This article will compare Simple interest vs compound interest rates with examples. Let’s first understand some basic ideas about simple interest vs compound interest, a formula for easy calculation, and the main differences.

On the way to financial freedom, skills and education are powerful tools that make massive differences between two interest rates. Simply, interest is a vital first step in smart investment portfolios, and understanding how your money works drives financial growth.

Simple and compound interest are two fundamental methods of calculating interest on investments and loans. Simple interest calculations on your initial principal amount make it easy to compute for short-term loans like personal loans. On the other hand, compound interest calculates both interests on the principal and the accumulated interest over the previous decade. It gains higher returns for long-term investments such as mortgages and savings accounts.

This article will teach you everything you need to know about simple interest vs compound interest.

Read also: Simple Interest: Definition with Example, Formula & Benefits

### What is simple interest

A simple interest rate is a straightforward method of calculating only the principal amount of a loan. It includes the principal, interest rate, and period of an investment or loan without compounding.

Simple interest does not include any interest of previously earned interest. The types of simple interest that bank pay their customers on saving accounts or earning from a bond. It usually applies to short-term loans.

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### Simple interest formula

The formula for simple interest is straightforward:

Simple interest calculation is straightforward,

Simple interest= P × R × N

Where: P=Principal, R= Interest rate, N= in years (term of loan)

Let’s an example to represent this concept clearly

You have borrowed $20,000 at an annual interest rate of 5% for the 2 years. Using simple interest, the interest repays would be:

Interest = ($20,000 x 0.05 x 2) = $2,000. There the total amount would be repaid (Principal+Interest), ($20,000+2,000) =$ 22,000

### How to calculate simple interest

To clearly understand how simple interest is calculated with simple examples. Logically simple interest depends on 3 variables:

- The amount you deposit (C Capital).
- The time it will take to withdraw (T time).
- The offered interest rate (r %).

Thus, a simple interest calculation that will be received annually will be:

Example of simple interest calculations

If you deposit $1,000, to return in 4 year(s) @ of 3% you will receive an income of:

- 1styear= $ 1,000*0.03*1= $ 30
- 2ndyear= $ 1,000*0.03*1= $ 30
- 3rdyear= $ 1,000*0.03*1= $ 30
- 4thyear= $ 1,000*0.03*1= $ 30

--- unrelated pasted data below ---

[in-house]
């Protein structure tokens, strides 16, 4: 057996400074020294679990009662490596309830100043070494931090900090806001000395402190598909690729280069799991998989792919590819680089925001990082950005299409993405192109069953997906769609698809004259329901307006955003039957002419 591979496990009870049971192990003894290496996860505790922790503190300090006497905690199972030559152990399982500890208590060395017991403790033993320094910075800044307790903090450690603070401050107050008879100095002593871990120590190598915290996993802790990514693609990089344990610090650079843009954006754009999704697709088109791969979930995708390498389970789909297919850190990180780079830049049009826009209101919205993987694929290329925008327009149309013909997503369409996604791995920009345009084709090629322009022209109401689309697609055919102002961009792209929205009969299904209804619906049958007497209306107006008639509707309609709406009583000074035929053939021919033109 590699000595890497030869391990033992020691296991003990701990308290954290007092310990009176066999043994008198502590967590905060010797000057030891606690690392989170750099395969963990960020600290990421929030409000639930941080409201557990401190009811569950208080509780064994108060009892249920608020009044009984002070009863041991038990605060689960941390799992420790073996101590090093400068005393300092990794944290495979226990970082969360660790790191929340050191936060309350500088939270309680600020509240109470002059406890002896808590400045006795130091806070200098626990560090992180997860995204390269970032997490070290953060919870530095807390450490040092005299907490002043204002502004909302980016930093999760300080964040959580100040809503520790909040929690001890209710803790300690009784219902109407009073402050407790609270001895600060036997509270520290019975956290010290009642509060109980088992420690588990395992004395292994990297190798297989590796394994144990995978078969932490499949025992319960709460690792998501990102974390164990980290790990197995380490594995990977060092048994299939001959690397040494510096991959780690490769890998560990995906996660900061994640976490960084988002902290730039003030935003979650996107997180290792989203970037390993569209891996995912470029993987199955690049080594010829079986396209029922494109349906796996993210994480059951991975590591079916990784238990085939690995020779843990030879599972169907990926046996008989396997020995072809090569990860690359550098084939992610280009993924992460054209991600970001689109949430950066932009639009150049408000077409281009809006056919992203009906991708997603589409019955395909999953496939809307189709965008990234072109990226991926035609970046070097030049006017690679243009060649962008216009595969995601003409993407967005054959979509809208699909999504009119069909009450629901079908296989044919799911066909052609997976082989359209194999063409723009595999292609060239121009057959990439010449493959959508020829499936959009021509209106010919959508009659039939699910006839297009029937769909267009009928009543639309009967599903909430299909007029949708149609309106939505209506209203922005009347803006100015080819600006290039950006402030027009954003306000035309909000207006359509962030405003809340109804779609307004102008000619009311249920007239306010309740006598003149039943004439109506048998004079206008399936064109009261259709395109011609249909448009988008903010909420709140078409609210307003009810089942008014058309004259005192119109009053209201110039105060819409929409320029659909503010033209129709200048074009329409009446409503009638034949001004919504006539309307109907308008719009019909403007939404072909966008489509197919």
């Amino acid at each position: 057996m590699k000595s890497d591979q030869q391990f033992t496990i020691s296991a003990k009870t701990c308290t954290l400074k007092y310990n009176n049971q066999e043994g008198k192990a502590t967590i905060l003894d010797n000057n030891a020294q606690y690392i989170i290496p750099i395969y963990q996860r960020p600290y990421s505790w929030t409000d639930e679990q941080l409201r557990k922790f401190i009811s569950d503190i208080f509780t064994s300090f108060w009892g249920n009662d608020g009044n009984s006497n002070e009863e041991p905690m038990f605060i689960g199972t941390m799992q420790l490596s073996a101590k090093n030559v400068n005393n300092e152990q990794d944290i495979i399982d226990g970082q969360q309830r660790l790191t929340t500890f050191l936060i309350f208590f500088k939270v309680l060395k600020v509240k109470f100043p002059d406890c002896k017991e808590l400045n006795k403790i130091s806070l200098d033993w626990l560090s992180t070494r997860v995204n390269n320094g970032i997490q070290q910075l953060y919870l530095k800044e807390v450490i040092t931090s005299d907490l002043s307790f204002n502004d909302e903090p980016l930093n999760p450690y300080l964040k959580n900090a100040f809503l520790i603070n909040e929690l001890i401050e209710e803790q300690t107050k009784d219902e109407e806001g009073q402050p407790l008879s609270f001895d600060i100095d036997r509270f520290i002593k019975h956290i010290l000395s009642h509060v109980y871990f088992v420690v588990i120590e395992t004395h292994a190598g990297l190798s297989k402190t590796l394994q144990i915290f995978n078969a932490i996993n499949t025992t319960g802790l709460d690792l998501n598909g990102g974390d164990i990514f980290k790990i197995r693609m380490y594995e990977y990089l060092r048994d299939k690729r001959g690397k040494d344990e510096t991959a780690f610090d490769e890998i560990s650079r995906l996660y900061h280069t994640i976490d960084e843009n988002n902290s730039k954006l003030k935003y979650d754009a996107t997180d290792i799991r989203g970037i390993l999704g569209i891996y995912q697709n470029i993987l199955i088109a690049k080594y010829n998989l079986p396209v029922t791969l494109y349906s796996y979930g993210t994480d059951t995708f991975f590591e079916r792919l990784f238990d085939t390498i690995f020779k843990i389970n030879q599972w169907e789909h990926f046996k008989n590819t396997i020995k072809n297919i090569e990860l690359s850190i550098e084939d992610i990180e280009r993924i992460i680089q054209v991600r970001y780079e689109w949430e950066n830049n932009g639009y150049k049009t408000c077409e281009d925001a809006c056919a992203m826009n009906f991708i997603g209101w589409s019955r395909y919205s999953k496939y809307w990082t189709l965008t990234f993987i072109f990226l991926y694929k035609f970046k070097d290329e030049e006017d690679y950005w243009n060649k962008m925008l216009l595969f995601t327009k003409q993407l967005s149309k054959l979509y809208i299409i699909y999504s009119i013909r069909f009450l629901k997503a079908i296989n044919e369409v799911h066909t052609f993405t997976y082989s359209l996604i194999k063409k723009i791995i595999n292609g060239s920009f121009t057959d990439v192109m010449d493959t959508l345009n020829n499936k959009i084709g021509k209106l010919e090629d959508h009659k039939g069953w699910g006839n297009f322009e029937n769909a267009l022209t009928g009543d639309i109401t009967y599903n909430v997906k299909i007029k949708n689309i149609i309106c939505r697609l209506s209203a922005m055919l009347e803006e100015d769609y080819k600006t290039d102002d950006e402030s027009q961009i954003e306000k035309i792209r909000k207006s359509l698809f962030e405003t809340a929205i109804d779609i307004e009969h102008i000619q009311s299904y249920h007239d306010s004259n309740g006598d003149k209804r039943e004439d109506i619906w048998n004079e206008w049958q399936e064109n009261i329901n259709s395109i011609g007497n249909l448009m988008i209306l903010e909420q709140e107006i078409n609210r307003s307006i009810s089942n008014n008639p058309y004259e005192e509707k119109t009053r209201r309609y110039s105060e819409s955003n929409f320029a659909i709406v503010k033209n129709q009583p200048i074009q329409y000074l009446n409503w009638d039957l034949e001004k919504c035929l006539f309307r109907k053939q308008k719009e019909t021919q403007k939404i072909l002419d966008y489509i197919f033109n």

End of 4 years you will gain interest ($ 1,000*0.03*4) = $120, and the total amount will be received(principal+interest), ($ 1,000+$120)= $ 1,120.

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### What is compound interest

Compound interest means the money increases by the same portion each year. It is calculated on the principal amount and previous period accumulated interest and is referred to as “interest on interest.” You can earn interest periodically each month, including earned interest in the past. It can be calculated in different ways, such as per annum, semi-annually, quarterly, or even daily, depending on the terms and conditions of the investment or loan.

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### Compound Interest formula

The compound interest calculation formula is:

The compound interest mathematical represents =P (1+rn) nt-P

It calculates total compound interest earned, which interest generated (-) initial principal and total accumulated, including both principal and the earned interest.

Here

- C.I= Compound interest
- P= Initial principal amount
- A= The total accumulated amount
- r= annual interest rate
- n= number of times
- t=time

*For example,* if you invest $ 5,000 with 3% annual interest rate for 3 years in your savings account, the future value will be: A= $5,000(1+0.03/1) ^(1*3)=$5,459.27

### How to calculate compound interest

Compound interest acts like a growing snowball rolling downhill, growing your wealth on both initial principal and accumulated interest, leading to exponential growth over time. The magic of compound interest is that you can take advantage of the returns generated on initial investments and previously accrued interest earned.

*Example of how to calculate compound interest*

If you don’t withdraw income per period and you let it accumulate to the initial investment amount, the profit will be of compound interest:

- 1st year = $ 1,000*0.03*1= $ 30.00
- 2nd year = $ 1,000*0.03*1= $ 30.90
- 3rd year = $ 1,000*0.03*1= $ 1.82
- 4th year = $ 1,000*0.03*1= $ 2.78

I = $ 1,000*(1+0.03) 4 -$ 1,000= $ 125.5

At the end of the four years of accrued compound interest, you will have the $ 125

I =C*(1+r)- C4 and total will be (Principal+Interest), ($ 1,000+$ 125.5) = $ 1,125.5

Compound interest is more useful when calculating the initial capital that will accumulate at the end of the period, mainly when calculating the amount saved in a few years.

Final capital = C*(1+r) t